There are many new faces among Marblehead’s faith leaders, with more coming in the next couple of years. Longtime Temple Emanu-El Rabbi David Meyer, who is the current head of the Marblehead Ministerial Association, spoke to Marblehead Current about all the changes and his hopes for the future.
“It is a challenge to keep the energy of the interfaith community strong as people are just getting to know each other,” Meyer said. “Hopefully, all the new ministers in town will take up with the same commitment and motivation for the interfaith work here.”
The MMA was formed in the late 1970s in response to antisemitic graffiti at Temple Emanu-El and the JCC. Since then, the group has met monthly and worked to stand against hatred and bigotry in town.
“We have a printed and signed document of mutual covenant with one another to stand as a unified community of faith in opposing prejudice and bigotry, racism and antisemitisn,” Meyer said.
The MMA has about 20 members representing the following faiths: Baptist, Catholic, Christian Scientist, Episcopal, Judaism, Lutheran, Methodist, Sufi and United Church of Christ. There is also a representative from the Marblehead Counseling Center.
Rev. Jenna Crawford is the new minister at the Unitarian Universalist Church of Marblehead (UUCM) on Mugford Street. She started on August 1. Her goal for her new church?
“I went into ministry with the hope of being able to address, in one particular way, the spiritual and justice needs of individuals and communities. And between the last two-and-a-half years of pandemic, and the fact that we live in a society malformed by white supremacy, cis-hetero supremacy, capitalism, ableism, and other oppressions, those needs are great.
“My goal for my tenure in Marblehead is to facilitate the creation of spaces, structures and spiritualities that work toward liberation from these ideologies and systems – at UUCM and in the wider community,” she added.
Crawford, who grew up in North Reading, was an outdoor educator before joining the seminary.
“I love to be outside,” she said.
In her free time, she enjoys hiking, canoeing and running.
Pastor Isac Garrigues-Cortelyou is the new minister at St. Stephen’s United Methodist Church on Cornell Road. He says his church is going through a time of transition.
“St. Stephen’s lost members during the pandemic – from Covid-19 and natural attrition. We have this time where we can imagine what we want the church to be like while also honoring the tradition of 230 years of the Methodist movement in Marblehead.”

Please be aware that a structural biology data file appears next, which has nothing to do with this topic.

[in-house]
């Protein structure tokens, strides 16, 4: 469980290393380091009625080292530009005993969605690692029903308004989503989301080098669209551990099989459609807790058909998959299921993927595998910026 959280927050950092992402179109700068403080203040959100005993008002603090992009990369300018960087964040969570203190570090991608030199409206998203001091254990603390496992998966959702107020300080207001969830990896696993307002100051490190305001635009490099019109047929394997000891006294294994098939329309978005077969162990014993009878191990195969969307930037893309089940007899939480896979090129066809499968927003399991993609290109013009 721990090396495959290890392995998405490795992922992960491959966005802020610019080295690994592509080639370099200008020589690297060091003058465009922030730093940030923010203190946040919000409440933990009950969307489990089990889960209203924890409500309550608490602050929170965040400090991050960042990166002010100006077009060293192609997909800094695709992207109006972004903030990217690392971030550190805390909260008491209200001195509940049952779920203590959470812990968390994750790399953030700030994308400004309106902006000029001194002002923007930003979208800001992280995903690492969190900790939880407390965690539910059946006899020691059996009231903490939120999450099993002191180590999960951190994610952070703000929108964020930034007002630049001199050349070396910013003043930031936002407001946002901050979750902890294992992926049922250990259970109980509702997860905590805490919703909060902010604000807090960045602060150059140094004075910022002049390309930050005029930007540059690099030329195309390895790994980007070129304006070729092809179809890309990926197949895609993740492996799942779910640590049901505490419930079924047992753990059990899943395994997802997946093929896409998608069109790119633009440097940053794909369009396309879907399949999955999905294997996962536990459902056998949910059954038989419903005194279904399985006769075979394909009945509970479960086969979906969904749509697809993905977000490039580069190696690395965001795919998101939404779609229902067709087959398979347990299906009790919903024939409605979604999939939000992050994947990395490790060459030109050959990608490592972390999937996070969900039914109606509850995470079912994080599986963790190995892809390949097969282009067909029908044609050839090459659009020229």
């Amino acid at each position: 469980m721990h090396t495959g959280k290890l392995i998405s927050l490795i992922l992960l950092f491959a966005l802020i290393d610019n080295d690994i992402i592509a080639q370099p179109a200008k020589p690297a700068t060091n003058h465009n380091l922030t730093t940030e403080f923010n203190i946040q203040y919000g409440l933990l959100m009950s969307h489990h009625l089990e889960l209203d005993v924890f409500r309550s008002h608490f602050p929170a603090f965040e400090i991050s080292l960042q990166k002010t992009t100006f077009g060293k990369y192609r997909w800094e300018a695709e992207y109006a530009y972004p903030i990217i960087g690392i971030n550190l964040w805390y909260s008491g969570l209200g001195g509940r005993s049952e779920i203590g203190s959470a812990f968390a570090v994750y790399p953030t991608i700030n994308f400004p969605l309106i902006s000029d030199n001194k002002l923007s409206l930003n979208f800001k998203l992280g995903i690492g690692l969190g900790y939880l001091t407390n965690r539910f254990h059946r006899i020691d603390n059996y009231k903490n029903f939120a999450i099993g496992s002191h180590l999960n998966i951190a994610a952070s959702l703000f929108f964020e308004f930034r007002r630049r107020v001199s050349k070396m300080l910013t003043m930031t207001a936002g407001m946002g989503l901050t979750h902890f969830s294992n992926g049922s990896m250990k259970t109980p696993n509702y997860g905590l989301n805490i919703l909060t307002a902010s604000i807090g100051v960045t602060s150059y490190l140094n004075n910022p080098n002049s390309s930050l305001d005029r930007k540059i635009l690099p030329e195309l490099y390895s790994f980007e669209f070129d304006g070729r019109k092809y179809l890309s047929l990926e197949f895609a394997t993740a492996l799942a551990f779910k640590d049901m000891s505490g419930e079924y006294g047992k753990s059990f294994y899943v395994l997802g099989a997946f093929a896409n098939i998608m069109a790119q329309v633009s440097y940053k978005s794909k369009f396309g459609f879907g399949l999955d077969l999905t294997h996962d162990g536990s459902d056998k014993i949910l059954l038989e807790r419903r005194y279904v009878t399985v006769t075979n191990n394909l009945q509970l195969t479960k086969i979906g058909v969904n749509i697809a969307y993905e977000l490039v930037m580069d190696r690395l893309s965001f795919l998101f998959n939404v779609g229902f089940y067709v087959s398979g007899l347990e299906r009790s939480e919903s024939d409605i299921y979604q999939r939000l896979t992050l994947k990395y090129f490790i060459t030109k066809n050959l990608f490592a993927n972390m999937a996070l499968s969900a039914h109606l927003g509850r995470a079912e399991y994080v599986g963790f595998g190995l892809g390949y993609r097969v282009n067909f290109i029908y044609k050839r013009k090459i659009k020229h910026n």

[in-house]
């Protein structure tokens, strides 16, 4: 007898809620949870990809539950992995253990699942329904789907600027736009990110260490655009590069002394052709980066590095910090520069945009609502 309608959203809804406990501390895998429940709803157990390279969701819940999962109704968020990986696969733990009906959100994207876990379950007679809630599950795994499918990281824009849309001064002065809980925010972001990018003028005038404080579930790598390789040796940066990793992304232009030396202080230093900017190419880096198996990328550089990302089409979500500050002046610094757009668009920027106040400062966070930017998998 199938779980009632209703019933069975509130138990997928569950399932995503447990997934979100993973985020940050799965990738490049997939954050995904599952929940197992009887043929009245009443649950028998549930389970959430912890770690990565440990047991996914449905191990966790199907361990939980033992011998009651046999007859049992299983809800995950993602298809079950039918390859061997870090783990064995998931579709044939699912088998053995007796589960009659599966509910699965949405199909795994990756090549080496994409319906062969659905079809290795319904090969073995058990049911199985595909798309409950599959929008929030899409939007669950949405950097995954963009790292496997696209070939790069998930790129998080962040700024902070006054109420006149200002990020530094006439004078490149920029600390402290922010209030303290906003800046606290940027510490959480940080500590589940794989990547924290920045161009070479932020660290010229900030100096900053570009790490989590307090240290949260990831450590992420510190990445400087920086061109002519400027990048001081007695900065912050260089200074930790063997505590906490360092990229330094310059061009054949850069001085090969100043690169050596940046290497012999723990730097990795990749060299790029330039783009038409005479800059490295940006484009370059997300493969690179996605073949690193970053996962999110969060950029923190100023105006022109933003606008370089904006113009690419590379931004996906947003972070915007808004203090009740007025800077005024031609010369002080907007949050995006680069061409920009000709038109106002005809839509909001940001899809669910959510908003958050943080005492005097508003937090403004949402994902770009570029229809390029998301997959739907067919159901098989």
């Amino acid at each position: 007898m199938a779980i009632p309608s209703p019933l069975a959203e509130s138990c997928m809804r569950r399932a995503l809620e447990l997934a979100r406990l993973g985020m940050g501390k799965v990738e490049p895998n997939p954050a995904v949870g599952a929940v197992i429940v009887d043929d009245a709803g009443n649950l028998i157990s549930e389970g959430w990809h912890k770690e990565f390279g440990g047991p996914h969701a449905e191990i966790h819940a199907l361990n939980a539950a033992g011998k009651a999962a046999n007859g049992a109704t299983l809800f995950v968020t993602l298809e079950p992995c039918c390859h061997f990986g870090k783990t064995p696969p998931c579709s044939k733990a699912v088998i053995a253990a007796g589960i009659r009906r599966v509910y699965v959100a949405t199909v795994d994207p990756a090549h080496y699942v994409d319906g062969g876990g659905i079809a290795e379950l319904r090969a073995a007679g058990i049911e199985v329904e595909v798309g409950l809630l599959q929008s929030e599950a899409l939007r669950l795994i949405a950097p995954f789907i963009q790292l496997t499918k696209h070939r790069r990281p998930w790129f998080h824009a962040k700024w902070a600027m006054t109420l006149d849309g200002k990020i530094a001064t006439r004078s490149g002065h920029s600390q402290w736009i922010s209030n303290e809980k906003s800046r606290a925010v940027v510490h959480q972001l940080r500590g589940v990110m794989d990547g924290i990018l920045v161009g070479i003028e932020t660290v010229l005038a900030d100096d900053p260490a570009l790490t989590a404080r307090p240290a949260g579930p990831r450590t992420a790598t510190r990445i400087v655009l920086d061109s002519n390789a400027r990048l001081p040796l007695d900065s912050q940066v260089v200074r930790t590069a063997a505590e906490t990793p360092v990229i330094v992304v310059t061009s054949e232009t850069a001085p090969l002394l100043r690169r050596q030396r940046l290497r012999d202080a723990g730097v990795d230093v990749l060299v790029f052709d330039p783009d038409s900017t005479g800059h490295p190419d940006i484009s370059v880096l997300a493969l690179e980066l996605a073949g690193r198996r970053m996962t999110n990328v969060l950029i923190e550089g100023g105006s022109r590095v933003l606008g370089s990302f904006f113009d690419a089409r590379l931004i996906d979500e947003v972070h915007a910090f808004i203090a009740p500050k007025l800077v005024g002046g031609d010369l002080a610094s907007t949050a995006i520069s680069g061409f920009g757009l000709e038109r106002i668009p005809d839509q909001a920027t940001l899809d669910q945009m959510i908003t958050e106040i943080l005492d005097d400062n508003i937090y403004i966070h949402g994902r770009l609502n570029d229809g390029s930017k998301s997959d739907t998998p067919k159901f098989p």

Garrigues-Cortelyou is looking forward to his work with the MMA.
“It is helpful for the Marblehead Ministerial Association to serve as a collective conscience for the town and for the faith community — to live into radical solidarity.”
Garrigues-Cortelyou grew up in Michigan and enjoys living in Marblehead.
“In such a small geographical area, you can pretty quickly go from rural to suburban to urban,” he said.
His wife is in seminary at Boston College and hopes to become a nursing home chaplain.
Rev. Don Remick is serving as an interim minister as Old North Church looks for a permanent replacement for Rev. Dennis Calhoun, who retired this summer.
Remick has served several churches north and south of Boston. At Old North, he hopes to help the church “adapt and thrive in the changing landscape of ministry, particularly in this pandemic time as it discerns its next chapter of ministry and the pastor who will partner with them through it.”
At. St. Michael’s Episcopal Church on Washington Street, Rev. Stephen Voysey is serving as interim minister until a permanent successor is named. Rev. Andrew Stoessel retired from St Michael’s last spring after 20 years at the church.
Voysey is a retired priest with 40 years of experience serving churches in the Dioceses of Chicago, New York and Massachusetts and completed interim ministry training in 2015. He and his wife live in Gloucester.
End of an era
Rabbi Meyer is set to retire in July and will serve as emeritus rabbi after that. With more than 30 years of service, he believes he has the longest tenure of any faith leader in Marblehead in recent history.
“I’m a repository of a lot of history,” he said. “I’ve seen a lot.”
One of the memories that stands out the most is when the MMA called town residents together on Sept. 11, 2001.
“We gathered the community at Seaside Park in this aftermath of the attacks,” Meyer said. “We had several hundred people come out, and I sounded the shofar as an alarm that day.”
He continued, “I really hope that with a large number of new clergy, the energy of the MMA can be maintained and advanced with new ideas and new approaches.”
The MMA will host its annual interfaith Thanksgiving service at Old North Church on Tuesday, Nov. 22, at 7 p.m. It is open to all.